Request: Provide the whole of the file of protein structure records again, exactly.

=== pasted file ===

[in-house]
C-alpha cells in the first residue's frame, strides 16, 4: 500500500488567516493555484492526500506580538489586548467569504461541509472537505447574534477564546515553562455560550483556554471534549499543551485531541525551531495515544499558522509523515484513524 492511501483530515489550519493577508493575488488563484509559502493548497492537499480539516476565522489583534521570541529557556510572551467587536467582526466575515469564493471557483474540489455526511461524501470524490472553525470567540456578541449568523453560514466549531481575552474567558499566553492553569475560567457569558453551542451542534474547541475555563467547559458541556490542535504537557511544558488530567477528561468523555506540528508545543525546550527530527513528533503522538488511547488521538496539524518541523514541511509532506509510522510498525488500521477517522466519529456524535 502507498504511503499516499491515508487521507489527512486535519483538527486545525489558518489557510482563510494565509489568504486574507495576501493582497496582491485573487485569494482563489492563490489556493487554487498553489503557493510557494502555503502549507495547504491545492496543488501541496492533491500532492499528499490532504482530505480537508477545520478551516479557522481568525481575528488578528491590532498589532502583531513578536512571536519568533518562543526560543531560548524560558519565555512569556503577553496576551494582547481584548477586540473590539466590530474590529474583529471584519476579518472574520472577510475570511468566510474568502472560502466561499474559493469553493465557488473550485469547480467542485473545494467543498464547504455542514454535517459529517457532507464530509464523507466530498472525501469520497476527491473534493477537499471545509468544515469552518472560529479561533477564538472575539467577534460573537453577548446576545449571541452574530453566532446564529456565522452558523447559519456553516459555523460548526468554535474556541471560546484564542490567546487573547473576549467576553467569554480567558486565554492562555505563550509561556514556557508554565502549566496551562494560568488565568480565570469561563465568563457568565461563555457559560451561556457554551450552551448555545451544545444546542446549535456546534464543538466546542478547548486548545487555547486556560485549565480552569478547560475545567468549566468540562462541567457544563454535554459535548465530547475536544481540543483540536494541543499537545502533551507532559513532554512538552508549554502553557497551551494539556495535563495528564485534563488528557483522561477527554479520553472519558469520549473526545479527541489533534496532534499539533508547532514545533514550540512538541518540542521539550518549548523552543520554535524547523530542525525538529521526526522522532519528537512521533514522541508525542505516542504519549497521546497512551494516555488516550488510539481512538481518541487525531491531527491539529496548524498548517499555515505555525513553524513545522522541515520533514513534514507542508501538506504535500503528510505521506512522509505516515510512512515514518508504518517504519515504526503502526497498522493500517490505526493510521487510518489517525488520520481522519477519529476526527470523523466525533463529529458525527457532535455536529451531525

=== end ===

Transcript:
[in-house]
C-alpha cells in the first residue's frame, strides 16, 4: 500500500488567516493555484492526500506580538489586548467569504461541509472537505447574534477564546515553562455560550483556554471534549499543551485531541525551531495515544499558522509523515484513524 492511501483530515489550519493577508493575488488563484509559502493548497492537499480539516476565522489583534521570541529557556510572551467587536467582526466575515469564493471557483474540489455526511461524501470524490472553525470567540456578541449568523453560514466549531481575552474567558499566553492553569475560567457569558453551542451542534474547541475555563467547559458541556490542535504537557511544558488530567477528561468523555506540528508545543525546550527530527513528533503522538488511547488521538496539524518541523514541511509532506509510522510498525488500521477517522466519529456524535 502507498504511503499516499491515508487521507489527512486535519483538527486545525489558518489557510482563510494565509489568504486574507495576501493582497496582491485573487485569494482563489492563490489556493487554487498553489503557493510557494502555503502549507495547504491545492496543488501541496492533491500532492499528499490532504482530505480537508477545520478551516479557522481568525481575528488578528491590532498589532502583531513578536512571536519568533518562543526560543531560548524560558519565555512569556503577553496576551494582547481584548477586540473590539466590530474590529474583529471584519476579518472574520472577510475570511468566510474568502472560502466561499474559493469553493465557488473550485469547480467542485473545494467543498464547504455542514454535517459529517457532507464530509464523507466530498472525501469520497476527491473534493477537499471545509468544515469552518472560529479561533477564538472575539467577534460573537453577548446576545449571541452574530453566532446564529456565522452558523447559519456553516459555523460548526468554535474556541471560546484564542490567546487573547473576549467576553467569554480567558486565554492562555505563550509561556514556557508554565502549566496551562494560568488565568480565570469561563465568563457568565461563555457559560451561556457554551450552551448555545451544545444546542446549535456546534464543538466546542478547548486548545487555547486556560485549565480552569478547560475545567468549566468540562462541567457544563454535554459535548465530547475536544481540543483540536494541543499537545502533551507532559513532554512538552508549554502553557497551551494539556495535563495528564485534563488528557483522561477527554479520553472519558469520549473526545479527541489533534496532534499539533508547532514545533514550540512538541518540542521539550518549548523552543520554535524547523530542525525538529521526526522522532519528537512521533514522541508525542505516542504519549497521546497512551494516555488516550488510539481512538481518541487525531491531527491539529496548524498548517499555515505555525513553524513545522522541515520533514513534514507542508501538506504535500503528510505521506512522509505516515510512512515514518508504518517504519515504526503502526497498522493500517490505526493510521487510518489517525488520520481522519477519529476526527470523523466525533463529529458525527457532535455536529451531525